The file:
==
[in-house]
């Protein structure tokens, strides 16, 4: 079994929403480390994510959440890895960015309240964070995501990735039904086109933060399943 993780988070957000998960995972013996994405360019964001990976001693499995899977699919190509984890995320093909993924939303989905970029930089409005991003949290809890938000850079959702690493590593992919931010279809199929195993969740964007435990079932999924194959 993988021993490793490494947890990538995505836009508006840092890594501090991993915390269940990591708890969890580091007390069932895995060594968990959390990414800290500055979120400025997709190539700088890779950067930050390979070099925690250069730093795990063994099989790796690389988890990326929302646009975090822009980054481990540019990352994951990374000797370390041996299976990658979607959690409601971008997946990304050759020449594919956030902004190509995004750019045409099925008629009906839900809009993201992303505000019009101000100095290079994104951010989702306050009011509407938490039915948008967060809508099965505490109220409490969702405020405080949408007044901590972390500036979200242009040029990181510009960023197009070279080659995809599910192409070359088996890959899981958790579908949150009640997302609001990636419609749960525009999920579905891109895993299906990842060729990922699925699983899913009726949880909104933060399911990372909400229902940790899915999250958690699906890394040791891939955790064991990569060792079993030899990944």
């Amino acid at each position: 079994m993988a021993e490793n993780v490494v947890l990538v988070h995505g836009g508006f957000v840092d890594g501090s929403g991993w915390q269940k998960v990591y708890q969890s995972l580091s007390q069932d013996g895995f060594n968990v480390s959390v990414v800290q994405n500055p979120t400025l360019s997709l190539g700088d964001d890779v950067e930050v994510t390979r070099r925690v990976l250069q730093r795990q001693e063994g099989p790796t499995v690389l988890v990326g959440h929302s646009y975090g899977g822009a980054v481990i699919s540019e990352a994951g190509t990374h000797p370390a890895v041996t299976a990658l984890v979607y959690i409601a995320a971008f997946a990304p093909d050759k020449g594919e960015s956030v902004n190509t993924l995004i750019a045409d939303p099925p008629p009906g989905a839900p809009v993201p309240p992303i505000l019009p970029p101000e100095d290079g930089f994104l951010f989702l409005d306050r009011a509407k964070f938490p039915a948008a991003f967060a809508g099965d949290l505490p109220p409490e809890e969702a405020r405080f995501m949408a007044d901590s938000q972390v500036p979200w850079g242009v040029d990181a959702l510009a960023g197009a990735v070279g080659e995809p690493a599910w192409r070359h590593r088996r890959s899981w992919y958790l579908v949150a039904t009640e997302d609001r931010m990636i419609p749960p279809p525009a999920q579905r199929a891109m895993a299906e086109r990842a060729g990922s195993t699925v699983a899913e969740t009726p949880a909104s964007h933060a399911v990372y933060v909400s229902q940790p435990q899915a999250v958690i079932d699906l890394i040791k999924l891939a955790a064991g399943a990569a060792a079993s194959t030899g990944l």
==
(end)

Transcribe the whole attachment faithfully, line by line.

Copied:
[in-house]
């Protein structure tokens, strides 16, 4: 079994929403480390994510959440890895960015309240964070995501990735039904086109933060399943 993780988070957000998960995972013996994405360019964001990976001693499995899977699919190509984890995320093909993924939303989905970029930089409005991003949290809890938000850079959702690493590593992919931010279809199929195993969740964007435990079932999924194959 993988021993490793490494947890990538995505836009508006840092890594501090991993915390269940990591708890969890580091007390069932895995060594968990959390990414800290500055979120400025997709190539700088890779950067930050390979070099925690250069730093795990063994099989790796690389988890990326929302646009975090822009980054481990540019990352994951990374000797370390041996299976990658979607959690409601971008997946990304050759020449594919956030902004190509995004750019045409099925008629009906839900809009993201992303505000019009101000100095290079994104951010989702306050009011509407938490039915948008967060809508099965505490109220409490969702405020405080949408007044901590972390500036979200242009040029990181510009960023197009070279080659995809599910192409070359088996890959899981958790579908949150009640997302609001990636419609749960525009999920579905891109895993299906990842060729990922699925699983899913009726949880909104933060399911990372909400229902940790899915999250958690699906890394040791891939955790064991990569060792079993030899990944």
């Amino acid at each position: 079994m993988a021993e490793n993780v490494v947890l990538v988070h995505g836009g508006f957000v840092d890594g501090s929403g991993w915390q269940k998960v990591y708890q969890s995972l580091s007390q069932d013996g895995f060594n968990v480390s959390v990414v800290q994405n500055p979120t400025l360019s997709l190539g700088d964001d890779v950067e930050v994510t390979r070099r925690v990976l250069q730093r795990q001693e063994g099989p790796t499995v690389l988890v990326g959440h929302s646009y975090g899977g822009a980054v481990i699919s540019e990352a994951g190509t990374h000797p370390a890895v041996t299976a990658l984890v979607y959690i409601a995320a971008f997946a990304p093909d050759k020449g594919e960015s956030v902004n190509t993924l995004i750019a045409d939303p099925p008629p009906g989905a839900p809009v993201p309240p992303i505000l019009p970029p101000e100095d290079g930089f994104l951010f989702l409005d306050r009011a509407k964070f938490p039915a948008a991003f967060a809508g099965d949290l505490p109220p409490e809890e969702a405020r405080f995501m949408a007044d901590s938000q972390v500036p979200w850079g242009v040029d990181a959702l510009a960023g197009a990735v070279g080659e995809p690493a599910w192409r070359h590593r088996r890959s899981w992919y958790l579908v949150a039904t009640e997302d609001r931010m990636i419609p749960p279809p525009a999920q579905r199929a891109m895993a299906e086109r990842a060729g990922s195993t699925v699983a899913e969740t009726p949880a909104s964007h933060a399911v990372y933060v909400s229902q940790p435990q899915a999250v958690i079932d699906l890394i040791k999924l891939a955790a064991g399943a990569a060792a079993s194959t030899g990944l």